Whitney Biennial 2014: Amy Sillman

April 16, 2014

For the run of the exhibition, SVA Close Up is highlighting members of the SVA community selected for the 2014 Whitney Biennial (March 7 – May 25). This is the fifth installment in the series.

Alumnus Amy Sillman (BFA 1979 Fine Arts) is known for colorful gestural paintings that explore the space between figuration and abstraction. According to a 2013 review of her retrospective at ICA Boston in The New York Times, “In a typical Sillman painting, blobs and slashes of paint are interrupted by a form that could be a hand or a foot, which then beats a hasty retreat back into abstraction.”

MOTHER425Sillman finds it productive to avoid committing to either camp. In a recent interview for Artspace, she says, “when I was going to school you had to declare an allegiance to a form and an attitude towards abstraction, and from the get-go I wasn’t going to declare an allegiance. Perhaps I just had a contradictory way of thinking, but it was useful for me to have the figure come and go, let’s say—for the figure to be able to flicker in and then be dismissed.”

Sillman has two works in this year’s Biennial that continue this dynamic. In Mother a hulking arch fills the canvas with compartments, curves and a mix of washy and opaque colors. Two center squares read like eyes and, in combination with the title, provoke the question of whether there is a natural inclination to see figures in the abstract.

amysillman425Fells, made in collaboration with her friend sculptor Pam Lins, combines painting with sculptural elements like a wooden base that recalls a pedestal. Attached to the back of the canvas is a small shelf featuring black and white ceramic vases. This is not the first time Sillman has mixed her paintings with another artist’s practice—in 2007, Biennial artist and SVA alumnus Ei Arakawa (BFA 2004 Fine Arts) interpreted Sillman’s paintings through performance.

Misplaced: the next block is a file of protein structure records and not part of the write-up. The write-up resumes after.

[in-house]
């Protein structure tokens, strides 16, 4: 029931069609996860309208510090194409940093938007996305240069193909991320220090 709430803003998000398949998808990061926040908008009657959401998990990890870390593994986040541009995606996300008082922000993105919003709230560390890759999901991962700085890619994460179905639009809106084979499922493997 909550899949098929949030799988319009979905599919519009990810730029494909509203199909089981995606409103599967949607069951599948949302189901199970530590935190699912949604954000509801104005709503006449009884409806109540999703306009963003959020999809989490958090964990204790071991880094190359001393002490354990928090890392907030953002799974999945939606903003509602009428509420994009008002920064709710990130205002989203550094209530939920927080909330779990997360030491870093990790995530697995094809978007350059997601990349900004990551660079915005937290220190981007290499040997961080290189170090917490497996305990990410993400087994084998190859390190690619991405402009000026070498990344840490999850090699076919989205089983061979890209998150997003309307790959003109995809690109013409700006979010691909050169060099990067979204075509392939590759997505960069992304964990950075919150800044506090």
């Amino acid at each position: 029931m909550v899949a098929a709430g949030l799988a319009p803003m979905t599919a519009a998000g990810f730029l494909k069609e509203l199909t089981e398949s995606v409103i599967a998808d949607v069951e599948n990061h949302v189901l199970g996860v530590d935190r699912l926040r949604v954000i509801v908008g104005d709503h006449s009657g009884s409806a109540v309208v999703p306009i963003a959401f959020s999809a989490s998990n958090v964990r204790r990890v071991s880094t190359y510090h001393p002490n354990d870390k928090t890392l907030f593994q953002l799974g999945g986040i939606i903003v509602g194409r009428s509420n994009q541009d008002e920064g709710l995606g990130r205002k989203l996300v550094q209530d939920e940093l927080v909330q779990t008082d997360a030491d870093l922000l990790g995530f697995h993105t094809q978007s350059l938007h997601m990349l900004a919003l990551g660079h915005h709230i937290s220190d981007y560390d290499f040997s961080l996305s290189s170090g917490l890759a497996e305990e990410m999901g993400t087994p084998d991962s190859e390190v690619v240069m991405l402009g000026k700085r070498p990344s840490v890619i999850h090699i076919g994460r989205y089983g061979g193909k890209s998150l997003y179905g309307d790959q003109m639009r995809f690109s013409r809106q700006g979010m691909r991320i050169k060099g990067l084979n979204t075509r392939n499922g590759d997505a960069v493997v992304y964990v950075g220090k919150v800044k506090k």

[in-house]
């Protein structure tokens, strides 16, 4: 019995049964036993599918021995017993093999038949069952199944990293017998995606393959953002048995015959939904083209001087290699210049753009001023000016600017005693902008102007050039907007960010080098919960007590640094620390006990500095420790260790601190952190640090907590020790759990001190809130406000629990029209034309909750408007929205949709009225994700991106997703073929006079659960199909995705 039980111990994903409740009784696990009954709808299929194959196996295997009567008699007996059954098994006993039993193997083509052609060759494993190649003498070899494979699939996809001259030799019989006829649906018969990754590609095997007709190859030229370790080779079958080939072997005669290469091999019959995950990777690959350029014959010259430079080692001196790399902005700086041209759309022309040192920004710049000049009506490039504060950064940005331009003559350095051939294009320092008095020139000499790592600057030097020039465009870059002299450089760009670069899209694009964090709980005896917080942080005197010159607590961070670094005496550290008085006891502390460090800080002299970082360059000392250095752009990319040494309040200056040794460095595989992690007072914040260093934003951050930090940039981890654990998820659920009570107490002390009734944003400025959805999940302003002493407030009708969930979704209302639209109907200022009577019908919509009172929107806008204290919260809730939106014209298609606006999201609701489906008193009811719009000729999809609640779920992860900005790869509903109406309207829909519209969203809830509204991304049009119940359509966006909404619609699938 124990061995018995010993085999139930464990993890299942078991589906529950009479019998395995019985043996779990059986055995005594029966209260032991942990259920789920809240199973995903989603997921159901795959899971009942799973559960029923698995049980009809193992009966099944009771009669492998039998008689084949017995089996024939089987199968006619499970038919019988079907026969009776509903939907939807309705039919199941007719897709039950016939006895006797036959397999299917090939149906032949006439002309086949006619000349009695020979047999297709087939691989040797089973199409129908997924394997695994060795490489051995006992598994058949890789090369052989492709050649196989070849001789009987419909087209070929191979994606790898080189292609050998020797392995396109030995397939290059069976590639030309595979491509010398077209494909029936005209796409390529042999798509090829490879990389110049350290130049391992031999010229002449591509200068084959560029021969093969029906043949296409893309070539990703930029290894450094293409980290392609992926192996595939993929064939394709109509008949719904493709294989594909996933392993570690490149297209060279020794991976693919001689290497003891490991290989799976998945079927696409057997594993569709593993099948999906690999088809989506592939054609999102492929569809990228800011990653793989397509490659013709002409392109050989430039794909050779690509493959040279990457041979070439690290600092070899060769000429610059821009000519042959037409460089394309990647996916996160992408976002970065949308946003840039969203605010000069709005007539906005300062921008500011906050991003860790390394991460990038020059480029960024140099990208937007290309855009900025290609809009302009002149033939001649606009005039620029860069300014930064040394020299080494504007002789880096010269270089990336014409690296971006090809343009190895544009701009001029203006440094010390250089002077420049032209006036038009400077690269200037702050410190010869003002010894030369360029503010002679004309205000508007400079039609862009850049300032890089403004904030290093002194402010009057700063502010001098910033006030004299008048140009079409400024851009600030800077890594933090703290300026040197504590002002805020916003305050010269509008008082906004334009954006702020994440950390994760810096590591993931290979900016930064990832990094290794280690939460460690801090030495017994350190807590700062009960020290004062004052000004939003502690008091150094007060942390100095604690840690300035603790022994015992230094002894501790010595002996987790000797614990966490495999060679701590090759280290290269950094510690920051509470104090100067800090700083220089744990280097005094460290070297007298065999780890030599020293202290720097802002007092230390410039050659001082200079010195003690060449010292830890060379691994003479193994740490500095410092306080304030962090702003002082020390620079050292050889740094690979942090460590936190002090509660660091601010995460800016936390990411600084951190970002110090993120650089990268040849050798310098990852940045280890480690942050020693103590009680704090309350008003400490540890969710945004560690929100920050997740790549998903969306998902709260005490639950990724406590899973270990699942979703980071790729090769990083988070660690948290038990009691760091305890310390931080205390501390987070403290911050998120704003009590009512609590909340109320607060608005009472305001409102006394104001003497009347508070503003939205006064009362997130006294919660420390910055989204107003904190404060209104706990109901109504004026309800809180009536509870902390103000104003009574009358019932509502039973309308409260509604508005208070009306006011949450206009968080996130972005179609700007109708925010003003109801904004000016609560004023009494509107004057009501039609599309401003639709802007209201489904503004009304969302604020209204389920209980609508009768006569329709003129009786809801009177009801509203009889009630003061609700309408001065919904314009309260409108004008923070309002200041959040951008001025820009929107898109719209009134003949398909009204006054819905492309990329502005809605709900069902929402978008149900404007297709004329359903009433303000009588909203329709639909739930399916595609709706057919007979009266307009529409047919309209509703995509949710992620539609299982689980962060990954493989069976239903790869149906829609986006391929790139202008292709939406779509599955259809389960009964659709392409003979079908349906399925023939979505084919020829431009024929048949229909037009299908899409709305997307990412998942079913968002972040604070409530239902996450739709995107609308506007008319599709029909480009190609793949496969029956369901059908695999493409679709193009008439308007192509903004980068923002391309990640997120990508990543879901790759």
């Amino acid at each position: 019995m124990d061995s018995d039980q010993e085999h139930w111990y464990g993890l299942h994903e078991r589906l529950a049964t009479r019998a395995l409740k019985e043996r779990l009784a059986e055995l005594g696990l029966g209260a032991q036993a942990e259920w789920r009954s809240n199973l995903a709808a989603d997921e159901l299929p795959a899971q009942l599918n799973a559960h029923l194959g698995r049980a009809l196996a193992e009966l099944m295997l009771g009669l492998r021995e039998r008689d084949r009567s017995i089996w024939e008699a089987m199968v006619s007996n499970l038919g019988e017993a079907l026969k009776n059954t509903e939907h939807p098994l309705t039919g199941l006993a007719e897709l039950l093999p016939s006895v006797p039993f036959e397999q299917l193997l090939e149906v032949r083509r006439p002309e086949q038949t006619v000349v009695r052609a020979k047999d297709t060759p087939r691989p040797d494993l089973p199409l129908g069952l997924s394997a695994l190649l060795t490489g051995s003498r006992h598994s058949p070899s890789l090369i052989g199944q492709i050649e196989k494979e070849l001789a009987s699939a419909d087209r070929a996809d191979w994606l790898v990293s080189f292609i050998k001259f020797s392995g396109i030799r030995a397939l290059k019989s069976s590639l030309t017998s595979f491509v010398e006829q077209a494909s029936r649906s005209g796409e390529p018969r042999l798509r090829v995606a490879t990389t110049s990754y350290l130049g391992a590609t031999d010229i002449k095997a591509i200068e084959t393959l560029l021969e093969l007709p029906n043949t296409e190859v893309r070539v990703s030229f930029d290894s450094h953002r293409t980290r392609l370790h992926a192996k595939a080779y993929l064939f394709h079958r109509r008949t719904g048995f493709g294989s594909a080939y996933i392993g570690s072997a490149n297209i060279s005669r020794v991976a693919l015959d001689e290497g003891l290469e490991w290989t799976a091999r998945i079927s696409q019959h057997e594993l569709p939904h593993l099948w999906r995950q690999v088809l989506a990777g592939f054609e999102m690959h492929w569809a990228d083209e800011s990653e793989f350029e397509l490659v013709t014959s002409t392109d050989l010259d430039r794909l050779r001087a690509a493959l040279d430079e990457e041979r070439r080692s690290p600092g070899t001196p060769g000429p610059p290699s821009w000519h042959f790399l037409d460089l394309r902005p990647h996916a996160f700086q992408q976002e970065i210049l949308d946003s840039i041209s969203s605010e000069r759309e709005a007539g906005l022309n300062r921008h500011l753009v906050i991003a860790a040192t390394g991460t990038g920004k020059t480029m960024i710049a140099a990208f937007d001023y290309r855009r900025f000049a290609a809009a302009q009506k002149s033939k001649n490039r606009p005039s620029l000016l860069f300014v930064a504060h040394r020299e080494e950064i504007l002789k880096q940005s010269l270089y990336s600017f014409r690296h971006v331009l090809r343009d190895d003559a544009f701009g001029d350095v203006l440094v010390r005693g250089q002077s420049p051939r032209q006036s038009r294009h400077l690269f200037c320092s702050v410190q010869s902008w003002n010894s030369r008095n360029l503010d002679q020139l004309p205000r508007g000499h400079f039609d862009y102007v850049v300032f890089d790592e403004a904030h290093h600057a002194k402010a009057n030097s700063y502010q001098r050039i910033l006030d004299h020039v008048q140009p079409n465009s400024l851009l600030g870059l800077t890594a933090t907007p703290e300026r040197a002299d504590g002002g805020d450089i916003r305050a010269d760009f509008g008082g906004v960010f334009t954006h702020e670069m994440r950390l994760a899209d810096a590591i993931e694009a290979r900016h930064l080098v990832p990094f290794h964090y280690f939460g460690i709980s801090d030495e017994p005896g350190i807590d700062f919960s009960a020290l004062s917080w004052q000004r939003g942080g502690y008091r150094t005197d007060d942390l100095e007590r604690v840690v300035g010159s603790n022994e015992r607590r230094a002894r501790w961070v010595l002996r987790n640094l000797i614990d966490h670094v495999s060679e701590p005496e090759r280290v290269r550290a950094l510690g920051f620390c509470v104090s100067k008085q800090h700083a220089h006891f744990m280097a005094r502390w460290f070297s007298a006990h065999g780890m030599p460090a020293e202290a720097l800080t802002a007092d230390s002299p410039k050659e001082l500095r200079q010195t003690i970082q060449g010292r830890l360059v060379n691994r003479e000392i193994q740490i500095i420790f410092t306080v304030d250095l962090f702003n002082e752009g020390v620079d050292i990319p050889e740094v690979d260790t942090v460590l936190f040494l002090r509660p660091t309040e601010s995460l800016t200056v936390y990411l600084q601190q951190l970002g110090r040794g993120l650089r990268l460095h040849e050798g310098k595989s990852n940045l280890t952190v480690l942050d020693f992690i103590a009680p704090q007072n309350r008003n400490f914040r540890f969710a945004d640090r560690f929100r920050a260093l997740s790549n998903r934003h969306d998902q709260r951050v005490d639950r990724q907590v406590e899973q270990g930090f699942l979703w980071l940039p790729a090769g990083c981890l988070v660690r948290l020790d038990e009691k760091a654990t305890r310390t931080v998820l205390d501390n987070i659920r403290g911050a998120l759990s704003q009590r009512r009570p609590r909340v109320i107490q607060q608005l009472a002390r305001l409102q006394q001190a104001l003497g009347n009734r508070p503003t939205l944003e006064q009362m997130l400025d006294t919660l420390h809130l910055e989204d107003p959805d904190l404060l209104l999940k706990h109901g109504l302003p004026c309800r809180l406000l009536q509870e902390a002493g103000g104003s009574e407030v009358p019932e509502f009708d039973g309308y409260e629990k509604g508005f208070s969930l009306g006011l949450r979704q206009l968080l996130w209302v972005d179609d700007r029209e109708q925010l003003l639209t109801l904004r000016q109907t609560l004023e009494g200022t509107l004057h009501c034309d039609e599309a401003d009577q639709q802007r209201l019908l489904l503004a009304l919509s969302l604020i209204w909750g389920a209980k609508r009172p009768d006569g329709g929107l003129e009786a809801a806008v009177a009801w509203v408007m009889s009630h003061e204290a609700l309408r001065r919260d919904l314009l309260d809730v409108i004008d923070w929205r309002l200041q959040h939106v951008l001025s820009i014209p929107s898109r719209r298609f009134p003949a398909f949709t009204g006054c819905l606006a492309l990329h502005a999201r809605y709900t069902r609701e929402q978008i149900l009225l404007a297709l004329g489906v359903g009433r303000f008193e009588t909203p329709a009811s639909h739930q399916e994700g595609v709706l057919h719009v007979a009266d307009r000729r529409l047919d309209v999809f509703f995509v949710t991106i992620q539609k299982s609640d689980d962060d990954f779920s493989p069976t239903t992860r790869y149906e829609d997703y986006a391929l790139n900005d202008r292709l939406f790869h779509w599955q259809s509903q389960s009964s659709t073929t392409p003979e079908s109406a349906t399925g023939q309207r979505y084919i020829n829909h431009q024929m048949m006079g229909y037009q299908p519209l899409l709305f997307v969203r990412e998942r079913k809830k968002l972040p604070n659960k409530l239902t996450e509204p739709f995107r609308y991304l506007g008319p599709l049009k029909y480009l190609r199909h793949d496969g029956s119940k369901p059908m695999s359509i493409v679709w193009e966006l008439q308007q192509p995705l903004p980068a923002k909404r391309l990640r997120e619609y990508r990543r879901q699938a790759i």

Of her inclusion in this year’s Biennial, Sillman tells Artspace, “The Biennial is fascinating because it’s a show that’s in a museum, and when you go to a museum you always remember something from the last time you were there. When I walk into the building, I still remember going to Biennials and group shows from when I was first an art student living in New York when I was 20—the building is such a profound space.”

Images: Amy Sillman, Mother, 2013-14, oil on canvas, 91 x 84 in. (231.1 x 213.4 cm), collection of the artist; courtesy Sikkema Jenkins Co., New York. Installation view of Fells, 2013-14 by Pam Lins and Amy Sillman. Whitney Biennial 2014, Whitney Museum of American Art, New York, March 7 – May 25, 2014. Collection of the artists. Photograph by Bill Orcutt.

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